France’s Alim-Louis Benabid implants a deep-brain electrical stimulation system into a patient with advanced Parkinson’s disease. The experimental treatment is also used for dystonia, a debilitating disorder that causes involuntary and painful muscle contractions and spasms, and is given when oral medications fail.


First Laser Surgery on a Human Cornea

Steven Trokel performs the first laser surgery on a human cornea, after perfecting his technique on a cow’s eye. Nine years later the first computerized excimer laser—Lasik—designed to correct the refractive error myopia, is approved for use in the United States. The Lasik procedure has evolved from both the Russian-developed radial keratotomy and its laser-based successor photorefractive keratectomy.


First combined CT and Radiation Delivery Method

Researchers in Wisconsin developed a unit that combines CT and radiation delivery technologies. system provided more effective treatment deliveries, minimizing patient side effects. The machine provides 360° rotation of the radiation source and allows treatment to the entire tumor.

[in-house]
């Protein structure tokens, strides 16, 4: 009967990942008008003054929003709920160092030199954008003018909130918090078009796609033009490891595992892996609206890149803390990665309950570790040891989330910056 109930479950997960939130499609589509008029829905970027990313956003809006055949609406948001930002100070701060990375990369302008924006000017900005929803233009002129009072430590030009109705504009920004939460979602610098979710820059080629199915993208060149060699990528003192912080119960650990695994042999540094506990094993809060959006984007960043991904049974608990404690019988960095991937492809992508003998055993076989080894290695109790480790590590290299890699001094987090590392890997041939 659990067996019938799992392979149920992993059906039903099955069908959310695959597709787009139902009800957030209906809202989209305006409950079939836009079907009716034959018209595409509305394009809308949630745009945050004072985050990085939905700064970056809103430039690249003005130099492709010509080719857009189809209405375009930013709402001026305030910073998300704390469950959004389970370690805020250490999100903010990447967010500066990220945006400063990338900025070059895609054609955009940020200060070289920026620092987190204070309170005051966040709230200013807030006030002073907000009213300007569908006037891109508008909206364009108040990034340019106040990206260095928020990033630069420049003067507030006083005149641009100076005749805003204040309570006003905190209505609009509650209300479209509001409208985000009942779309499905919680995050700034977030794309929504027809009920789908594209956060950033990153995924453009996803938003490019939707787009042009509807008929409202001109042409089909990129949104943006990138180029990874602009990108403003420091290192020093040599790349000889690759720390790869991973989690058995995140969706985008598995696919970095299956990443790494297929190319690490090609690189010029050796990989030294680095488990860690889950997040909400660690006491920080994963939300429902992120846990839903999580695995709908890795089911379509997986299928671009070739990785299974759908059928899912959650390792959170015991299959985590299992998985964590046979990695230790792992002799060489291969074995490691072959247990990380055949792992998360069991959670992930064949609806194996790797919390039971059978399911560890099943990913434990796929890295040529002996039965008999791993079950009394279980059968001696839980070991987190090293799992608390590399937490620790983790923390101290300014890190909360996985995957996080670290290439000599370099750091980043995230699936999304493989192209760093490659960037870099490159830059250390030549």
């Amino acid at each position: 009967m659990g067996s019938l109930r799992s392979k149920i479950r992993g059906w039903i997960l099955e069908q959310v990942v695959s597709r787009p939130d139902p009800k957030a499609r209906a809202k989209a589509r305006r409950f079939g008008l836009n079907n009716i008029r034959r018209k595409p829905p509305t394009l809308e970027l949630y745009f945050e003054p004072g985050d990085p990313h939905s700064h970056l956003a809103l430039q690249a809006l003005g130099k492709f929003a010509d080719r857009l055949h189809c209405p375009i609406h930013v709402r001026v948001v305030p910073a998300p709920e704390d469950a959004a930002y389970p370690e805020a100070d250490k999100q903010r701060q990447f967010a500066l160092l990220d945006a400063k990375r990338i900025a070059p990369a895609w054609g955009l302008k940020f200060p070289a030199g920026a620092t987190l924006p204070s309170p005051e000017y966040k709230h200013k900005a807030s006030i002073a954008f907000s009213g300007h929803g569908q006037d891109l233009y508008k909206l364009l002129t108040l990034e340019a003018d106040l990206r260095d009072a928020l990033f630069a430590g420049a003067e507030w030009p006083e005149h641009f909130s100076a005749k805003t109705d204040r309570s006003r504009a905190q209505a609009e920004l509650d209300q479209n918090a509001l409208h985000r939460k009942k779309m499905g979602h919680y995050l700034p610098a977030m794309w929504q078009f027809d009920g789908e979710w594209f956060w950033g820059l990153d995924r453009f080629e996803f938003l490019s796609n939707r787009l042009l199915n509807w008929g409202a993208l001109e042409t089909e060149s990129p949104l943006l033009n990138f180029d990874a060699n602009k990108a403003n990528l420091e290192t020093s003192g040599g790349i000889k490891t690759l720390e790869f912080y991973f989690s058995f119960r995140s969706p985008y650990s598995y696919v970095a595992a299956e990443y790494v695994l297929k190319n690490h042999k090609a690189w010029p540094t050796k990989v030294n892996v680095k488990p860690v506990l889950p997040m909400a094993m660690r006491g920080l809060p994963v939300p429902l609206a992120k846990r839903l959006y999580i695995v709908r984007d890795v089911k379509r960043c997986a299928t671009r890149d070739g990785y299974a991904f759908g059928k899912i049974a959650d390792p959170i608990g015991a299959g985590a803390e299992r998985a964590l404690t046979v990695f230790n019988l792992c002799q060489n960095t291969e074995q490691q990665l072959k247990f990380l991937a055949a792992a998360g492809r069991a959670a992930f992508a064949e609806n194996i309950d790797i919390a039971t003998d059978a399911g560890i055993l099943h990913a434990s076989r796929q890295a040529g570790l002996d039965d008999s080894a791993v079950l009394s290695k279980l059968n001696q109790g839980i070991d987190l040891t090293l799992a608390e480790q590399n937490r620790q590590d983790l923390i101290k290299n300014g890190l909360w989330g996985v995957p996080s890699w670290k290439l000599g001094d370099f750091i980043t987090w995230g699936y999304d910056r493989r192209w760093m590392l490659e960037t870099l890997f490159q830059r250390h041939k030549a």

DEKA Prosthetic Arm

The Defense Advances Research Projects Agency (DARPA) of the U.S. government reports that they are developing a technology that allows amputees to control fine movements in an advanced prosthetic arm. The user thinks about moving their arm, muscles move in their shoulder, and the sensors in the device send signals to the limb to move in the specific way desired. This technology is not yet released to the public.


Implantable Miniature Telescope

Dr. Isaac Liphitz, of VisionCare Ophthalmic Technologies, Inc., developed a small telescope that alleviates the blind-spot vision loss from End-Stage Age related macular degeneration. It is implanted into the eye behind the iris in place of the lens and telescope magnifies images to 2 or 3 times their normal size. The magnification allows central images to be projected onto healthy areas of the retina. This helps reduce the ‘blind spot’ and allows the patient to distinguish and discern images that may have been unrecognizable or difficult to see.